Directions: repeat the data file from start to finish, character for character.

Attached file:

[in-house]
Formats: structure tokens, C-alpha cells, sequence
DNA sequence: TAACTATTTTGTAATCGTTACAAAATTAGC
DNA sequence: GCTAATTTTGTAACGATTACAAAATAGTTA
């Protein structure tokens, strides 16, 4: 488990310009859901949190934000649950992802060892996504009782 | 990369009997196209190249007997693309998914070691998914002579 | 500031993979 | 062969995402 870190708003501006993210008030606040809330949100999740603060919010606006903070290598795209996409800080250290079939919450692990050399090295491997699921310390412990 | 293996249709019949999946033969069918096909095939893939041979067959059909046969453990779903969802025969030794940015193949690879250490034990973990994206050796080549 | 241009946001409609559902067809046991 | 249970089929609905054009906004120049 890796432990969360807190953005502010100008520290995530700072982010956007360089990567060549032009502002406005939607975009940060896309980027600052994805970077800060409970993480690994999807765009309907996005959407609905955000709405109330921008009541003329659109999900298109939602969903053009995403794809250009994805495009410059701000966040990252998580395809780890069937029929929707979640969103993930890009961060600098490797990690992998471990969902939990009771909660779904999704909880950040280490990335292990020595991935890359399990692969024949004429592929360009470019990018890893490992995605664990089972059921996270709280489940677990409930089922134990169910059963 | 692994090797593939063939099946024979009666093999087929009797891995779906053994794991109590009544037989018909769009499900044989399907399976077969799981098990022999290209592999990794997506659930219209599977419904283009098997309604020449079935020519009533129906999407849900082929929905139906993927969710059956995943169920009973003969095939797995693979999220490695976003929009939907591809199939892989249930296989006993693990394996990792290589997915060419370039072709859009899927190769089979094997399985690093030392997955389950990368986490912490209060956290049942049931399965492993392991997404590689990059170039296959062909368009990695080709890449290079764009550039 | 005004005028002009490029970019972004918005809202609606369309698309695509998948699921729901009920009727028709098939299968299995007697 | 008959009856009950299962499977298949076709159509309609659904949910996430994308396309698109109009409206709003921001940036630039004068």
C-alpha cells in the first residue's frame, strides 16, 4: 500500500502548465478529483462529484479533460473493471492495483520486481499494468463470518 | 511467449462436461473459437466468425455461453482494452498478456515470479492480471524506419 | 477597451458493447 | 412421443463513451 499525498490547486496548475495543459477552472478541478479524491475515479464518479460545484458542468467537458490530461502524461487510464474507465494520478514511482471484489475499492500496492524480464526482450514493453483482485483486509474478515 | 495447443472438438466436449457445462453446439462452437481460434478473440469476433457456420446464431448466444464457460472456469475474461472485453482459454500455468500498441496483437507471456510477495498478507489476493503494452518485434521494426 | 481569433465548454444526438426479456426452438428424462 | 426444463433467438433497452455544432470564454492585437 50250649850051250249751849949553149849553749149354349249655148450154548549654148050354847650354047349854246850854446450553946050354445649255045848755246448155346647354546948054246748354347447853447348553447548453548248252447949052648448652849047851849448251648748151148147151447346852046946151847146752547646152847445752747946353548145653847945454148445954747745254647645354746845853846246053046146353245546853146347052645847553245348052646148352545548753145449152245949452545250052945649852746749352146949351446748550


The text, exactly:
[in-house]
Formats: structure tokens, C-alpha cells, sequence
DNA sequence: TAACTATTTTGTAATCGTTACAAAATTAGC
DNA sequence: GCTAATTTTGTAACGATTACAAAATAGTTA
């Protein structure tokens, strides 16, 4: 488990310009859901949190934000649950992802060892996504009782 | 990369009997196209190249007997693309998914070691998914002579 | 500031993979 | 062969995402 870190708003501006993210008030606040809330949100999740603060919010606006903070290598795209996409800080250290079939919450692990050399090295491997699921310390412990 | 293996249709019949999946033969069918096909095939893939041979067959059909046969453990779903969802025969030794940015193949690879250490034990973990994206050796080549 | 241009946001409609559902067809046991 | 249970089929609905054009906004120049 890796432990969360807190953005502010100008520290995530700072982010956007360089990567060549032009502002406005939607975009940060896309980027600052994805970077800060409970993480690994999807765009309907996005959407609905955000709405109330921008009541003329659109999900298109939602969903053009995403794809250009994805495009410059701000966040990252998580395809780890069937029929929707979640969103993930890009961060600098490797990690992998471990969902939990009771909660779904999704909880950040280490990335292990020595991935890359399990692969024949004429592929360009470019990018890893490992995605664990089972059921996270709280489940677990409930089922134990169910059963 | 692994090797593939063939099946024979009666093999087929009797891995779906053994794991109590009544037989018909769009499900044989399907399976077969799981098990022999290209592999990794997506659930219209599977419904283009098997309604020449079935020519009533129906999407849900082929929905139906993927969710059956995943169920009973003969095939797995693979999220490695976003929009939907591809199939892989249930296989006993693990394996990792290589997915060419370039072709859009899927190769089979094997399985690093030392997955389950990368986490912490209060956290049942049931399965492993392991997404590689990059170039296959062909368009990695080709890449290079764009550039 | 005004005028002009490029970019972004918005809202609606369309698309695509998948699921729901009920009727028709098939299968299995007697 | 008959009856009950299962499977298949076709159509309609659904949910996430994308396309698109109009409206709003921001940036630039004068």
C-alpha cells in the first residue's frame, strides 16, 4: 500500500502548465478529483462529484479533460473493471492495483520486481499494468463470518 | 511467449462436461473459437466468425455461453482494452498478456515470479492480471524506419 | 477597451458493447 | 412421443463513451 499525498490547486496548475495543459477552472478541478479524491475515479464518479460545484458542468467537458490530461502524461487510464474507465494520478514511482471484489475499492500496492524480464526482450514493453483482485483486509474478515 | 495447443472438438466436449457445462453446439462452437481460434478473440469476433457456420446464431448466444464457460472456469475474461472485453482459454500455468500498441496483437507471456510477495498478507489476493503494452518485434521494426 | 481569433465548454444526438426479456426452438428424462 | 426444463433467438433497452455544432470564454492585437 50250649850051250249751849949553149849553749149354349249655148450154548549654148050354847650354047349854246850854446450553946050354445649255045848755246448155346647354546948054246748354347447853447348553447548453548248252447949052648448652849047851849448251648748151148147151447346852046946151847146752547646152847445752747946353548145653847945454148445954747745254647645354746845853846246053046146353245546853146347052645847553245348052646148352545548753145449152245949452545250052945649852746749352146949351446748550